The impulse to control every single thing we say and do doesn't come from conservatives either, leastways not the ones we have round here, whose biggest wish is for government to get off their backs. It comes from liberals. Liberals tend to have hundreds of little rules, which they seem to want to impose on everybody else to force everyone into being the same. There's a theory that people who make up rules do so because they have trouble using logic to figure things out from first principles. Rules are a way of avoiding the need to think. They're invented to prevent change by ensuring conformity. Try an experiment: say something to a liberal and to a conservative that they disagree with. The conservative will usually respond with more-or-less reasonable, rational arguments. A liberal will call you names. Which side is doing more thinking here?

For example, when the book The Bell Curve claimed a correlation between IQ and race, liberal nabobs predictably called its author nasty names, and nattered on for months about how IQ tests are "racist" and culturally biased. Now that someone has made the same claim about conservatives, the din of liberals crowing about how this proves liberals are "smarter" is proof, if any were needed, that they never really believed the tests are biased.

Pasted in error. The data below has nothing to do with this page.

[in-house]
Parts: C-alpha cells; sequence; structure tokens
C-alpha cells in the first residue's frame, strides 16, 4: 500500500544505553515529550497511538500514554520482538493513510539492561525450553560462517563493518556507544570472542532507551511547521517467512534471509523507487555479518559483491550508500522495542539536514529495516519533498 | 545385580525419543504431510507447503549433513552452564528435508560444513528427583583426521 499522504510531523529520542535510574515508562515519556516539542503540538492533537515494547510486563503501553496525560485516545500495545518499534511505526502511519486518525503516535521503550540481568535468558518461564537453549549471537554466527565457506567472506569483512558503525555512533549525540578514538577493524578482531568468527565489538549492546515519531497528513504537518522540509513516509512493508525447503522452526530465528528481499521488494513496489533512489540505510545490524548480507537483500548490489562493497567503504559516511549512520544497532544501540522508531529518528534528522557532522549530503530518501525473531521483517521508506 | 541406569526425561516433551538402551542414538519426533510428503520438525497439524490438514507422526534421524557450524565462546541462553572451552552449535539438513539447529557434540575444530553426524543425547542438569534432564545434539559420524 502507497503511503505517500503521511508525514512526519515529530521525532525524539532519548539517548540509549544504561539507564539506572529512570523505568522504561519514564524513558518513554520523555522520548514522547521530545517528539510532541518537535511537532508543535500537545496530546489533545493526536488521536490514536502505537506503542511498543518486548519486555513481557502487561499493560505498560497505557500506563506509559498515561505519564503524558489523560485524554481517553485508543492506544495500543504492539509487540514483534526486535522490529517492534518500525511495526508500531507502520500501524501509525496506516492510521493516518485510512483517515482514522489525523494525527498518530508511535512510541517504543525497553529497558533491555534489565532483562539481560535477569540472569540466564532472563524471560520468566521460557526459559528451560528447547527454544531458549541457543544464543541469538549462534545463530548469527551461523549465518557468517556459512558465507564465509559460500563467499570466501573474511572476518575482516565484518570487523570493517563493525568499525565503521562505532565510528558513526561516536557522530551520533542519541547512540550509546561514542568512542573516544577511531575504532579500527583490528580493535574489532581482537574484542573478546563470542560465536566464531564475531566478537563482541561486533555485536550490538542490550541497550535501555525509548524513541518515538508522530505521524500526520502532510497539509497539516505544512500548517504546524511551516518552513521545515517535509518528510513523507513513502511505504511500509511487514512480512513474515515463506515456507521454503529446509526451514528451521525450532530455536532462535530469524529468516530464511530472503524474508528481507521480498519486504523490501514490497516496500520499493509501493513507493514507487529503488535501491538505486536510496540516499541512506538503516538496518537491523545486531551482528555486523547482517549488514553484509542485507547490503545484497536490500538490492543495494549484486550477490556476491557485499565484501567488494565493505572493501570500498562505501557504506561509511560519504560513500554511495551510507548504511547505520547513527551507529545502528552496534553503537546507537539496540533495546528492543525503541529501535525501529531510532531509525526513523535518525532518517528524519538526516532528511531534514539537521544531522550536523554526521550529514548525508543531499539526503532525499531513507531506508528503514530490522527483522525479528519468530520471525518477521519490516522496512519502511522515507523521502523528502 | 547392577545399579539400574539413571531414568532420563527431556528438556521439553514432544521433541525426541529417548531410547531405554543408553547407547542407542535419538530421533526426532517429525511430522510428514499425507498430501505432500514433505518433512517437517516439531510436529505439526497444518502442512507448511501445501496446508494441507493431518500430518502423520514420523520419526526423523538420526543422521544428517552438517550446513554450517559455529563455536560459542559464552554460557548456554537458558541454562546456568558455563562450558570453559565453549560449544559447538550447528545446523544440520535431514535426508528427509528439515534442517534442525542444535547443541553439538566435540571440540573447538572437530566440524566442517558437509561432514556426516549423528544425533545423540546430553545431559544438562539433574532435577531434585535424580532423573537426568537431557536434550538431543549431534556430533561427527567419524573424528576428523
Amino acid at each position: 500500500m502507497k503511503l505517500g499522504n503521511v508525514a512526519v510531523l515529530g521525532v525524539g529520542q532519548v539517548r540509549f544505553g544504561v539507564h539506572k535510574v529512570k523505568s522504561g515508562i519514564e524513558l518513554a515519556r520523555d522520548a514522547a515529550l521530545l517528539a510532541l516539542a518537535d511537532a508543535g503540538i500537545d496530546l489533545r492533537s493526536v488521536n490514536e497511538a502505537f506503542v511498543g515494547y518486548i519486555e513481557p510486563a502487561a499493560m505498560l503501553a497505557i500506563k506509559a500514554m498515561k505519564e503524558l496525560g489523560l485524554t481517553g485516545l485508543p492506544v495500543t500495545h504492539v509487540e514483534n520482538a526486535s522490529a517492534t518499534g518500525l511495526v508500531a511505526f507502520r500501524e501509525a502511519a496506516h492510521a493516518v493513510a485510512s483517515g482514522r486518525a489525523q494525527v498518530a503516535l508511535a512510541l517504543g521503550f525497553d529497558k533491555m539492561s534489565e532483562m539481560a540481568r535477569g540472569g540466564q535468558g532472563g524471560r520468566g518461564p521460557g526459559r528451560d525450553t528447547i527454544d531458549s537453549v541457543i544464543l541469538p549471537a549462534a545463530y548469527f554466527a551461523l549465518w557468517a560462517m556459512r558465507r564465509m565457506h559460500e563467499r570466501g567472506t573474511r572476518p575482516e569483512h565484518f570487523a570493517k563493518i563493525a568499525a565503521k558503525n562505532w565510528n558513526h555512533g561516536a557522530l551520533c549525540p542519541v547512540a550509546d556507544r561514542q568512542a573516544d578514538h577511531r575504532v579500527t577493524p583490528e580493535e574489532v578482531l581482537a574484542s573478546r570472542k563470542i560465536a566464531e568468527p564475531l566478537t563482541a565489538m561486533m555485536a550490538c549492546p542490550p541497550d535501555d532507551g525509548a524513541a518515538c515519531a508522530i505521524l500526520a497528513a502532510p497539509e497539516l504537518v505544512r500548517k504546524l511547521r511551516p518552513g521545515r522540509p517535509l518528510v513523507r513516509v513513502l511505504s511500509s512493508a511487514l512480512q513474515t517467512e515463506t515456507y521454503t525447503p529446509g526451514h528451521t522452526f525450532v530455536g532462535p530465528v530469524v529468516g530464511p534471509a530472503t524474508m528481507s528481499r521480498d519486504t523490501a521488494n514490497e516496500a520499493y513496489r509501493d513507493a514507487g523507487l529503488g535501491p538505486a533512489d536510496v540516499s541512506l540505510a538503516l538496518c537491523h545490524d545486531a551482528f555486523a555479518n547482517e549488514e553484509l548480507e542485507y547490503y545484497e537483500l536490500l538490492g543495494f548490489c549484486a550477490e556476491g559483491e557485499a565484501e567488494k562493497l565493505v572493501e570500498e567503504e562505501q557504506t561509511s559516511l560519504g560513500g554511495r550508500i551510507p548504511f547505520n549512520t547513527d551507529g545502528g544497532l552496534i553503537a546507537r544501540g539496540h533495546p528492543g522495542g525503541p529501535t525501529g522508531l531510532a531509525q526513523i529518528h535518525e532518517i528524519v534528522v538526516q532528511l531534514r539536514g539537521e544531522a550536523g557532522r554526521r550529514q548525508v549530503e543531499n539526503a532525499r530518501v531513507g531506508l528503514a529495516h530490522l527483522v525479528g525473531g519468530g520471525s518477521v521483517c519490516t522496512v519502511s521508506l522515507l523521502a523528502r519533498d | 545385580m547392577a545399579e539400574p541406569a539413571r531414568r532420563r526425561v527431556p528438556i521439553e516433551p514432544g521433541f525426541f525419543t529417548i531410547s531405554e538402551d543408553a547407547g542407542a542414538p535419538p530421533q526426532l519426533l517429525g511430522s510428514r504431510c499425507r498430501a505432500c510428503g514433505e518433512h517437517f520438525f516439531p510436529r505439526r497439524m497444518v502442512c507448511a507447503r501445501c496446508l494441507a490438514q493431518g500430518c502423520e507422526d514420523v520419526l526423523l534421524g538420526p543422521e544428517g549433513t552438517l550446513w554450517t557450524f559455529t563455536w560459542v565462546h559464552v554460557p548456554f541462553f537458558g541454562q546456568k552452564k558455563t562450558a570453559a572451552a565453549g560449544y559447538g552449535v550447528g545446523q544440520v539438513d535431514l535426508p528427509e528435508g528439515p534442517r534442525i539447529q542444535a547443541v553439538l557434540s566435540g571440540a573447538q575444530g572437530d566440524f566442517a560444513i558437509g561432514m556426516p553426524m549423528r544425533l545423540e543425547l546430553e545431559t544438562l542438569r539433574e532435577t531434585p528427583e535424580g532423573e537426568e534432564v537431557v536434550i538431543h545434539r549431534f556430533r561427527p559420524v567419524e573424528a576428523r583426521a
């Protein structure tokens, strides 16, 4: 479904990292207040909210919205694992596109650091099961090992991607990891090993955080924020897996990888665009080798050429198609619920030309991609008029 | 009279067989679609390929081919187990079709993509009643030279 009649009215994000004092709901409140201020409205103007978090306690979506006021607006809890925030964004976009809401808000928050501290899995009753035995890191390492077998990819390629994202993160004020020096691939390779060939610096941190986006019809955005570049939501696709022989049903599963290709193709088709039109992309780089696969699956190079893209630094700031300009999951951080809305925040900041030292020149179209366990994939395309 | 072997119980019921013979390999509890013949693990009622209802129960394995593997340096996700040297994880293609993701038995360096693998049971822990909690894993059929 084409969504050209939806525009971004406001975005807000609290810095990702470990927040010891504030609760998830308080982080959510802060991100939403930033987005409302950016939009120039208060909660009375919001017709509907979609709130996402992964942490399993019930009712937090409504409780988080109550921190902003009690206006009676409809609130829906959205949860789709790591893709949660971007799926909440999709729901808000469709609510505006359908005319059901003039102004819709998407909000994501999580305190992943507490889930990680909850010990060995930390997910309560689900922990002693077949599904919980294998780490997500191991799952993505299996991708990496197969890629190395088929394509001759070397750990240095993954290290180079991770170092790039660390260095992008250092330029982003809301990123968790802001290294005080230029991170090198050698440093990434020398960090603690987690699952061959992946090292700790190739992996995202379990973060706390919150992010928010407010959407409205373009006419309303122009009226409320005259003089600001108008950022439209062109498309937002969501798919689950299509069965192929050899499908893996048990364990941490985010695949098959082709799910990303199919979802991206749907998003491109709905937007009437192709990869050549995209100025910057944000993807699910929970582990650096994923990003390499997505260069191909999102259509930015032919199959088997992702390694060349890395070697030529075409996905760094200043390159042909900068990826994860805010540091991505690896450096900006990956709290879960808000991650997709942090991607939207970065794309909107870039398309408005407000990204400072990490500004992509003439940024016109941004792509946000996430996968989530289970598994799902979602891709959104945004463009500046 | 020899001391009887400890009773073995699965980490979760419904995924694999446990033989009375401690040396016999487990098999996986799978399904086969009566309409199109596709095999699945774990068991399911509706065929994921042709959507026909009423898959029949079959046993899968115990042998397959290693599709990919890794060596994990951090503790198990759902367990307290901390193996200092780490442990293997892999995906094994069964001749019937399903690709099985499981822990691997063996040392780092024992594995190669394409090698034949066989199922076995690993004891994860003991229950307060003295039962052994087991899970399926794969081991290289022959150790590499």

I have observed that liberals often judge an idea by how it makes them feel, and whether it impresses their friends and the people they admire. In other words, truth for a liberal is defined by whether it increases his or her social status and self-esteem. Conservatives more often base their actions on basic static principles: sometimes philosophical principles, sometimes religious ones. In other words, liberals are status-oriented and conservatives are belief-oriented.